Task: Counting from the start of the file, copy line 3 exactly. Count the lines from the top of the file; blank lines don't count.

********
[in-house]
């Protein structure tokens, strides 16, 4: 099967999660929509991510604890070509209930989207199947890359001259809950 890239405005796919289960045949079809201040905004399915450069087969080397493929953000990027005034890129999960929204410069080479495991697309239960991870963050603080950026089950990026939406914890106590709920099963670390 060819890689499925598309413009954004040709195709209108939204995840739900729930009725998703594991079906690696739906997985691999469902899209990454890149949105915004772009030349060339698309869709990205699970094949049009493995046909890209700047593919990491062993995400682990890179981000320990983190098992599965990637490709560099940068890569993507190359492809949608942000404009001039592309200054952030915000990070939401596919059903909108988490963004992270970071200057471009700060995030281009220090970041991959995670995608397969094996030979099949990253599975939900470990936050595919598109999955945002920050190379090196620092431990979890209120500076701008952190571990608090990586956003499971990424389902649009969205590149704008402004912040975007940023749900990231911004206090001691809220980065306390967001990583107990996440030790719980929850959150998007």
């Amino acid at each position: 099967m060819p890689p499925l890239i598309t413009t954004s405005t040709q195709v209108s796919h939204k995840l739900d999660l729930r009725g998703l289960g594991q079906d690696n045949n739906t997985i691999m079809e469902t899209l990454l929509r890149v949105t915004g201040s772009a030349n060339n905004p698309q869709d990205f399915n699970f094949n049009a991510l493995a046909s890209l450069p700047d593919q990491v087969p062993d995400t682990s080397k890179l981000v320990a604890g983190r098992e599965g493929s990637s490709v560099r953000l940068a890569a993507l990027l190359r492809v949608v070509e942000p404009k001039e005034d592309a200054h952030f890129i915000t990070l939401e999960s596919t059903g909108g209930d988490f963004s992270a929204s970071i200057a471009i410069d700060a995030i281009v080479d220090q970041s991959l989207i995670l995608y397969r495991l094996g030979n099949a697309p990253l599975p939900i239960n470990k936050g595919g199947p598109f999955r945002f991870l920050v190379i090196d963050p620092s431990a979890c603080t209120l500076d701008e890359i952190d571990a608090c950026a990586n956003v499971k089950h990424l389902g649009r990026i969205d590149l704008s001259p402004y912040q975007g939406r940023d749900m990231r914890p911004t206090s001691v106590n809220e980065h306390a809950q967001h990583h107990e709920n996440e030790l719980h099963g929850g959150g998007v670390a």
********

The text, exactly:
């Amino acid at each position: 099967m060819p890689p499925l890239i598309t413009t954004s405005t040709q195709v209108s796919h939204k995840l739900d999660l729930r009725g998703l289960g594991q079906d690696n045949n739906t997985i691999m079809e469902t899209l990454l929509r890149v949105t915004g201040s772009a030349n060339n905004p698309q869709d990205f399915n699970f094949n049009a991510l493995a046909s890209l450069p700047d593919q990491v087969p062993d995400t682990s080397k890179l981000v320990a604890g983190r098992e599965g493929s990637s490709v560099r953000l940068a890569a993507l990027l190359r492809v949608v070509e942000p404009k001039e005034d592309a200054h952030f890129i915000t990070l939401e999960s596919t059903g909108g209930d988490f963004s992270a929204s970071i200057a471009i410069d700060a995030i281009v080479d220090q970041s991959l989207i995670l995608y397969r495991l094996g030979n099949a697309p990253l599975p939900i239960n470990k936050g595919g199947p598109f999955r945002f991870l920050v190379i090196d963050p620092s431990a979890c603080t209120l500076d701008e890359i952190d571990a608090c950026a990586n956003v499971k089950h990424l389902g649009r990026i969205d590149l704008s001259p402004y912040q975007g939406r940023d749900m990231r914890p911004t206090s001691v106590n809220e980065h306390a809950q967001h990583h107990e709920n996440e030790l719980h099963g929850g959150g998007v670390a």